Factsheets

Horses


Overview
Horses are part of an ever growing industry, with over 600,000 horses in the UK, 1.4 million riders and 5 million people with an active interest in the equine industry*. Most people acquire a horse out of choice, so if you make this decision you should think carefully before going ahead. A horse needs lots of love and care, including regular worming, vaccinations and dental care. Owning a horse is time consuming and can be costly; not only will you will need to consider where you will keep your horse, you must also consider the ongoing costs of owning a horse which include accommodation, bedding, feed and healthcare.

In the unlikely event that your horse goes missing it is going to be very difficult for anyone to know who it belongs to, unless your horse carries some form of permanent identification. It is wise to get your horse microchipped or freezemarked, this will avoid heartache in the long run, should your horse go missing or is stolen.

Horses are herd animals, and thrive on being together with other horses. Don’t forget that your horse will need somewhere to graze, a stable for warmth in the winter time, a constant supply of water, feeding daily and regular exercise. It can cost hundreds of pounds a month to care for a horse, including accommodation, food, veterinary care and insurance; there will be other costs, including buying tack and rugs and extra livery charges when you go on holiday.

Horses can live into their thirties, over this time your horse will need lots of care and attention. Being able to provide all of this will ensure you and your horse make the most of your time together.

* Research conducted in 2004 by the Henley Centre for DEFRA and the British Horse Industry Confederation.

It is unfortunately sometimes the case that a foal needs to be fostered on to another mare; this can be a difficult time for all concerned. The main reasons why this might be necessary are; the mare is very ill or dies shortly after giving birth, the mare rejects the foal, or the mare does not have sufficient milk to feed the foal.

What makes a suitable foster mare?

A suitable foster mare can sometimes be difficult to find as they must have certain attributes:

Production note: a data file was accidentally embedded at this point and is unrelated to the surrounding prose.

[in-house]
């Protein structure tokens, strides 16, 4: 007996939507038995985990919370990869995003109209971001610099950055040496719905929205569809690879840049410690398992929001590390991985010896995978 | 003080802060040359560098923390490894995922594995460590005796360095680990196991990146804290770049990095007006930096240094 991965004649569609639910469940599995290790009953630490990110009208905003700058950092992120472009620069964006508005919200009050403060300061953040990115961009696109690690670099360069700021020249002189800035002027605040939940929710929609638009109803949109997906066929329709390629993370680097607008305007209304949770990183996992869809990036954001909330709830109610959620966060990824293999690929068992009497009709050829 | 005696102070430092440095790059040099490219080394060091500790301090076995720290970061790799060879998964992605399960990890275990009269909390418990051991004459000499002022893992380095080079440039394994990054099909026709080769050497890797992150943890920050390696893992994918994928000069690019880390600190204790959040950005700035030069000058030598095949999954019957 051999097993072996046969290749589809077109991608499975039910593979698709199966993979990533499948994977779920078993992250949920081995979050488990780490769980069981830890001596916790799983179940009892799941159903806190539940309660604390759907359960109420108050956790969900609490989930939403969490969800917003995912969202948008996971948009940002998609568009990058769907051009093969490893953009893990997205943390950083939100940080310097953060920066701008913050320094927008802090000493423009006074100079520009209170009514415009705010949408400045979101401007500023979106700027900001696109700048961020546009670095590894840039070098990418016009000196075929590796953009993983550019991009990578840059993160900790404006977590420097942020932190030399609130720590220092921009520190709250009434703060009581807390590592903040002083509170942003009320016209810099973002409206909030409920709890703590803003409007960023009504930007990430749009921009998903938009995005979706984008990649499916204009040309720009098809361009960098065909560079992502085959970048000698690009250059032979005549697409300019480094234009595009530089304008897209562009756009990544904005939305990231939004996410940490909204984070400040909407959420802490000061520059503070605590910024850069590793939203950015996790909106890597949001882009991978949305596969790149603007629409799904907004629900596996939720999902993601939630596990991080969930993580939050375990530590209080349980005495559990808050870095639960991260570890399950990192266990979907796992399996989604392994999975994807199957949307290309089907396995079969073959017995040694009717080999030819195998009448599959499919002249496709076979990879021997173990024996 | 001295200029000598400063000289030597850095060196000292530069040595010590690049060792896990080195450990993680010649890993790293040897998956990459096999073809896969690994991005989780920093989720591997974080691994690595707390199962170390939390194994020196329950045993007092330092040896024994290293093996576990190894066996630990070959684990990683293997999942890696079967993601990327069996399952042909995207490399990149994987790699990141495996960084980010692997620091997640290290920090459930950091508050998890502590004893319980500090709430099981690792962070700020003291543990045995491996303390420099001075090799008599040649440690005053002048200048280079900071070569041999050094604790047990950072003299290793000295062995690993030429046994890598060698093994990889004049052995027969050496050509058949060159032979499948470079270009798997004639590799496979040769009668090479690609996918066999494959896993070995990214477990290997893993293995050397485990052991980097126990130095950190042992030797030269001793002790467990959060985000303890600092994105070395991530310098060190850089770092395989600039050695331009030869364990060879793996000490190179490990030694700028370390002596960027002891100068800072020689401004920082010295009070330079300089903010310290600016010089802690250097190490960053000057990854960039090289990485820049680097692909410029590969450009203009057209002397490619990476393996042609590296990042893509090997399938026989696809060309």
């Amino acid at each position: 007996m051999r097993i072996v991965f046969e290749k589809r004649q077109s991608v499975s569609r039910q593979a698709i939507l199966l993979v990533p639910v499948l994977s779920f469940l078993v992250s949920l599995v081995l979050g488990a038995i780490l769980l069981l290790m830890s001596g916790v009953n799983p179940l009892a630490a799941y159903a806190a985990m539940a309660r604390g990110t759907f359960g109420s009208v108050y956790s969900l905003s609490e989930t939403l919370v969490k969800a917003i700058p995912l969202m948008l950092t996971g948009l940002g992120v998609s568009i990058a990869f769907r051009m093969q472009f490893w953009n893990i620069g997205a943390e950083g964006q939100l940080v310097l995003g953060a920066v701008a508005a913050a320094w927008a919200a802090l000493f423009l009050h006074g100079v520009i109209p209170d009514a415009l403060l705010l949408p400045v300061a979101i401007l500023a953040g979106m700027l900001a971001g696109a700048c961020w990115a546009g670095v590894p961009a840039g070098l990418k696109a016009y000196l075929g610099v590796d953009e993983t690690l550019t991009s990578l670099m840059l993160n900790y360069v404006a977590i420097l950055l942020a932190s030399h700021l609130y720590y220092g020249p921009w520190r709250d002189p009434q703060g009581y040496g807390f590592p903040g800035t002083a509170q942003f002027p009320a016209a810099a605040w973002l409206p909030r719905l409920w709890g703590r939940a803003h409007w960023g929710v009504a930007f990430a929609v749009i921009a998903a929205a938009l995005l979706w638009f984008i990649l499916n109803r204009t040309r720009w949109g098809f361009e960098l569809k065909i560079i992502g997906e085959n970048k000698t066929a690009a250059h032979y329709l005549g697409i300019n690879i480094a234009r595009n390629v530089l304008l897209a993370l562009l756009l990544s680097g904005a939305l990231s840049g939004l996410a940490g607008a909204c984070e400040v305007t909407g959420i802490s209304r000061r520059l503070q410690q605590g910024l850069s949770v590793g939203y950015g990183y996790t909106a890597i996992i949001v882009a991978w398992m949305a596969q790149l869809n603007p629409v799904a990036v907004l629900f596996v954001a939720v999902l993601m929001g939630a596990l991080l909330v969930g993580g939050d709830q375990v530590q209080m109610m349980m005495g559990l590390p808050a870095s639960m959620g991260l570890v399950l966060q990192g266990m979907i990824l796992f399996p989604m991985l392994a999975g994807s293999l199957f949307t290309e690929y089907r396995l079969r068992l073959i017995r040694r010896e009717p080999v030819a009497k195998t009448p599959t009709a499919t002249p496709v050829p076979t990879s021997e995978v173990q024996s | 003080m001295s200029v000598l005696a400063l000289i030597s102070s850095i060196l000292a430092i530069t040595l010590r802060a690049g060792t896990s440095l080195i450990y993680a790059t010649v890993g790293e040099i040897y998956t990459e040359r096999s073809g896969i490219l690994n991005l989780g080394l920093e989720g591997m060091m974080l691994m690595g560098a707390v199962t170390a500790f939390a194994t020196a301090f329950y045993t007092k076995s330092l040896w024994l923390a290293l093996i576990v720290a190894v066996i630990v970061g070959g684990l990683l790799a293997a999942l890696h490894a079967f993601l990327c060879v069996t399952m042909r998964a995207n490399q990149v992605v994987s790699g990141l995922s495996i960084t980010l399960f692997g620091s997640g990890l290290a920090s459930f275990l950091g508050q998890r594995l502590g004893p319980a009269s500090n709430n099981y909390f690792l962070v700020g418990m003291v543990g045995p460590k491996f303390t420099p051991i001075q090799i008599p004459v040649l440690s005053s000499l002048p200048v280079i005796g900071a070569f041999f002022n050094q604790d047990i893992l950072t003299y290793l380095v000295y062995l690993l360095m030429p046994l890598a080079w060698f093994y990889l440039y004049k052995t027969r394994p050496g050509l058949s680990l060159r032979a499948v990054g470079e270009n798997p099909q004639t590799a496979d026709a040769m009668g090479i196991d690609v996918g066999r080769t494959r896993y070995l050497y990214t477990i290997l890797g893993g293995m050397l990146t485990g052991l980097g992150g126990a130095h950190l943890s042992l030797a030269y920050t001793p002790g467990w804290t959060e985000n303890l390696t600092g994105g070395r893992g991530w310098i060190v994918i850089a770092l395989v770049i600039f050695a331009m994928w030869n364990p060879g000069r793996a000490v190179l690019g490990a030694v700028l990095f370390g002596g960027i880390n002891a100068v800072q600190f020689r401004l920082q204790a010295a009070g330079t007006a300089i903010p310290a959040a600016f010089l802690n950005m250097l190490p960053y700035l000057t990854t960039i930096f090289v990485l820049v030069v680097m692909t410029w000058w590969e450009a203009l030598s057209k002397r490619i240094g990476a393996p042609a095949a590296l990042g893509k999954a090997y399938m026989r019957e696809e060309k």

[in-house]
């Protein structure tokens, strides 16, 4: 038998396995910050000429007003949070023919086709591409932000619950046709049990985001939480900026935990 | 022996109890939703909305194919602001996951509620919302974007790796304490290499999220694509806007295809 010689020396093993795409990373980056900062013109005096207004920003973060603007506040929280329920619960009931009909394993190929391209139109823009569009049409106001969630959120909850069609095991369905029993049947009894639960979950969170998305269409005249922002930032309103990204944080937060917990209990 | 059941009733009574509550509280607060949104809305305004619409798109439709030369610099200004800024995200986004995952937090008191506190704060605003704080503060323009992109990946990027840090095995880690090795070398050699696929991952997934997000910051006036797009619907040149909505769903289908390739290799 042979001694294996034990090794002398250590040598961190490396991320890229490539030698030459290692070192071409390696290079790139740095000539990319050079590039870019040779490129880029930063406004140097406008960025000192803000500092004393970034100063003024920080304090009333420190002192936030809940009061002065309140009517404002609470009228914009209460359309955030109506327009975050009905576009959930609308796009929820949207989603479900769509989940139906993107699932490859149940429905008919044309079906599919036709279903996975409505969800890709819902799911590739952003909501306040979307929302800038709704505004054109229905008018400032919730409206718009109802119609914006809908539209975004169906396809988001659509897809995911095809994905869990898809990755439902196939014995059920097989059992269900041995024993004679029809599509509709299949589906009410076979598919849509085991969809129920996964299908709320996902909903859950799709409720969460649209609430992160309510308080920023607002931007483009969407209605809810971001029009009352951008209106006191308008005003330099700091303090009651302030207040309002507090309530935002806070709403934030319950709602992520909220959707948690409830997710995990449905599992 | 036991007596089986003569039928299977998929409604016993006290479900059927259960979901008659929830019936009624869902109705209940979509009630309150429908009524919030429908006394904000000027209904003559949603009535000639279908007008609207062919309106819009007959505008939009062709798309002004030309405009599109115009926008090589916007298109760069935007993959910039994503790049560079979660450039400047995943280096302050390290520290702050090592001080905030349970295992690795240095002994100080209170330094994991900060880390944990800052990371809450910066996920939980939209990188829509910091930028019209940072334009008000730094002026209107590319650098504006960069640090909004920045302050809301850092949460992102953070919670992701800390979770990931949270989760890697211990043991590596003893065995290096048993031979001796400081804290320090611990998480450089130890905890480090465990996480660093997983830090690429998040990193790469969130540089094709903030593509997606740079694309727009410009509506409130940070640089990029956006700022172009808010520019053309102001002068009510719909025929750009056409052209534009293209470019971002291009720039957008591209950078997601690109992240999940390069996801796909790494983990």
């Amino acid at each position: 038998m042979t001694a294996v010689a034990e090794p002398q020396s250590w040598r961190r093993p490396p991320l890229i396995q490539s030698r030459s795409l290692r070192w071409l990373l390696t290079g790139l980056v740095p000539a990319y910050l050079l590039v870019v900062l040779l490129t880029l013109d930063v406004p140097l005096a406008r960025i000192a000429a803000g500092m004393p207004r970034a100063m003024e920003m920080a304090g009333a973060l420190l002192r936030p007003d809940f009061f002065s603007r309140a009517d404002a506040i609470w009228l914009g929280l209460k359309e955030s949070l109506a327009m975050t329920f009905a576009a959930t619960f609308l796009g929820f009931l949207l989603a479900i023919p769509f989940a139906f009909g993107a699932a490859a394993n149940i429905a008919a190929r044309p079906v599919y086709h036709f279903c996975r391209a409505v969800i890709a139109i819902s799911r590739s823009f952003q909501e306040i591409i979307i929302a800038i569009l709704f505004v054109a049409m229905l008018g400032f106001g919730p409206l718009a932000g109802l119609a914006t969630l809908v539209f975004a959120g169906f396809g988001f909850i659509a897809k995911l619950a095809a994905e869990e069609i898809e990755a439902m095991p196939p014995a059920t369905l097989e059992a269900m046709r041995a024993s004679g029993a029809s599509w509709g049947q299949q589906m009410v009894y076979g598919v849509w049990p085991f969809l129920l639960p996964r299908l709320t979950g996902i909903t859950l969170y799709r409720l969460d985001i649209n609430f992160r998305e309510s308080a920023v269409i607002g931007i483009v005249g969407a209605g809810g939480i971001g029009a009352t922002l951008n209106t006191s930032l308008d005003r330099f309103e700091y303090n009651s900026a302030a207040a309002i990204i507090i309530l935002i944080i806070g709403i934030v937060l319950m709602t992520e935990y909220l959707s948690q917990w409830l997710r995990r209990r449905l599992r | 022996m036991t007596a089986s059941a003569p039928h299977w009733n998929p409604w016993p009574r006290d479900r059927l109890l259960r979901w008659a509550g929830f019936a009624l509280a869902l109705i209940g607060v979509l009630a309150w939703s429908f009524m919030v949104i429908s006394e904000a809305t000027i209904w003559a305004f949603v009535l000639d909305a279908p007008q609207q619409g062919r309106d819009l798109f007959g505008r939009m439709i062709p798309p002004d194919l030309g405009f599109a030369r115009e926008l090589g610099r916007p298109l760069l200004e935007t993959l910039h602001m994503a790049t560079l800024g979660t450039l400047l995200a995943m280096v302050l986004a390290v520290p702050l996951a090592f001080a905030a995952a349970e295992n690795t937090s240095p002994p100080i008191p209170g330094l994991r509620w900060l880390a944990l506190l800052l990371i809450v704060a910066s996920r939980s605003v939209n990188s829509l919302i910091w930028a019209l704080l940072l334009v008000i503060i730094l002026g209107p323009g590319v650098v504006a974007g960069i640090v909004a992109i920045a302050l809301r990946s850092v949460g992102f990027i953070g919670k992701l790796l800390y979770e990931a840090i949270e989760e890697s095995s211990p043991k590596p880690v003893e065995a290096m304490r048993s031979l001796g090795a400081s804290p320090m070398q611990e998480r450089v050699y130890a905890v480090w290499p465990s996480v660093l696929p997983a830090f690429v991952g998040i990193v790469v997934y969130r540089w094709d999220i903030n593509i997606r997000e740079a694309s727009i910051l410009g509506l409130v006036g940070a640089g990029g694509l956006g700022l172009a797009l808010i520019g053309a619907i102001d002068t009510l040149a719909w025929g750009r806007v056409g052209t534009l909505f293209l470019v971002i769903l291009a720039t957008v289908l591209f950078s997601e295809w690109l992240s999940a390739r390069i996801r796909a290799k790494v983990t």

• They must have a suitable temperament for handling and ideally a history of having been a good mother in the past.
  • They must be able to produce enough good quality milk to feed the growing foal.
  • They must be in good health and vaccinated against tetanus, influenza and ideally Equine Herpes Virus.

How do I find a foster mare for my foal?

A foster mare only becomes available when they lose their own foal. At this point the owners may decide that she can become a foster mare.

The owners may advertise the mare as suitable for fostering. In the thoroughbred racing industry these adverts usually appear in the racing newspapers and on racing websites.

Social media is also another option to help you find a foster mare.

How do I introduce my foal to the foster mare?

Before the foal and foster mare are introduced it is important to ensure that the foal has received enough colostrum as this is a very stressful time for it.

If the mare that is being used has only just lost its own foal, she should be left with the dead foal for a period of time before introducing her to a new foal.

When introducing the foal to the foster mare it may be necessary to sedate the mare or employ the use of a twitch to keep her calm. The foal should be introduced to the mare calmly by experienced handlers; some people advocate using something very strong smelling such as Vics Vapour Rub to mask the foal's own scent and others suggest rubbing the dead foal's skin or the placenta over the new foal to try and prevent rejection.

The mare should be held at all times during the introduction until her reaction to the new foal can be assessed. The foal should also be held towards the mare's head so that the mare can see and smell the foal. Mares can react very unpredictably and sometimes aggressively to a new foal, so it is important to monitor her very closely, she may even require further sedation.

Unfortunately, some mares will not accept a new foal and attempts at fostering to that mare should be abandoned so that the foal and the handlers do not get hurt. Even if the mare does accept the foal it may take several hours before she is comfortable with the foal and can be left alone. The whole process can take some time in which case the foal may need to be supplemented with milk replacer.

Conclusion

Fostering foals can be very rewarding and worthwhile but it is a difficult process, and you should seek advice from your vet or other experienced people before attempting it.